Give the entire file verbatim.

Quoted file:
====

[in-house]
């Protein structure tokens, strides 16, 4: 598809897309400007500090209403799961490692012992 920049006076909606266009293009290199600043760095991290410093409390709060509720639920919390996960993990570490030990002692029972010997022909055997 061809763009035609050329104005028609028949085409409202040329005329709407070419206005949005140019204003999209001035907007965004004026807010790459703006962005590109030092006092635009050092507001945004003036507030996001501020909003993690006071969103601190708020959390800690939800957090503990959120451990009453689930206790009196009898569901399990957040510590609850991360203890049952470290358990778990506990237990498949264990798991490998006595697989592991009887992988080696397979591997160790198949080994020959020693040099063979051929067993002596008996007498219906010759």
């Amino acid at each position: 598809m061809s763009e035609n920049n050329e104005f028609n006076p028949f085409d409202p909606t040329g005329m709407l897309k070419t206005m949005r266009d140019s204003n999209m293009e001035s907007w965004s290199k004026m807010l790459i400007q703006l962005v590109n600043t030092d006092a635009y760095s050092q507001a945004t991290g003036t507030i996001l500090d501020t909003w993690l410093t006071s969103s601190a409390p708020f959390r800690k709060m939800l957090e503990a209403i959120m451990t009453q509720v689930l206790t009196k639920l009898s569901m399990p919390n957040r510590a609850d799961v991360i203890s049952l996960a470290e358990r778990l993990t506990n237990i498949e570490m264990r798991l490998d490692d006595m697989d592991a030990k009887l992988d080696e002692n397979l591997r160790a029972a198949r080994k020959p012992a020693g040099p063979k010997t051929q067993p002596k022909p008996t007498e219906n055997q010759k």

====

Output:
[in-house]
């Protein structure tokens, strides 16, 4: 598809897309400007500090209403799961490692012992 920049006076909606266009293009290199600043760095991290410093409390709060509720639920919390996960993990570490030990002692029972010997022909055997 061809763009035609050329104005028609028949085409409202040329005329709407070419206005949005140019204003999209001035907007965004004026807010790459703006962005590109030092006092635009050092507001945004003036507030996001501020909003993690006071969103601190708020959390800690939800957090503990959120451990009453689930206790009196009898569901399990957040510590609850991360203890049952470290358990778990506990237990498949264990798991490998006595697989592991009887992988080696397979591997160790198949080994020959020693040099063979051929067993002596008996007498219906010759």
């Amino acid at each position: 598809m061809s763009e035609n920049n050329e104005f028609n006076p028949f085409d409202p909606t040329g005329m709407l897309k070419t206005m949005r266009d140019s204003n999209m293009e001035s907007w965004s290199k004026m807010l790459i400007q703006l962005v590109n600043t030092d006092a635009y760095s050092q507001a945004t991290g003036t507030i996001l500090d501020t909003w993690l410093t006071s969103s601190a409390p708020f959390r800690k709060m939800l957090e503990a209403i959120m451990t009453q509720v689930l206790t009196k639920l009898s569901m399990p919390n957040r510590a609850d799961v991360i203890s049952l996960a470290e358990r778990l993990t506990n237990i498949e570490m264990r798991l490998d490692d006595m697989d592991a030990k009887l992988d080696e002692n397979l591997r160790a029972a198949r080994k020959p012992a020693g040099p063979k010997t051929q067993p002596k022909p008996t007498e219906n055997q010759k």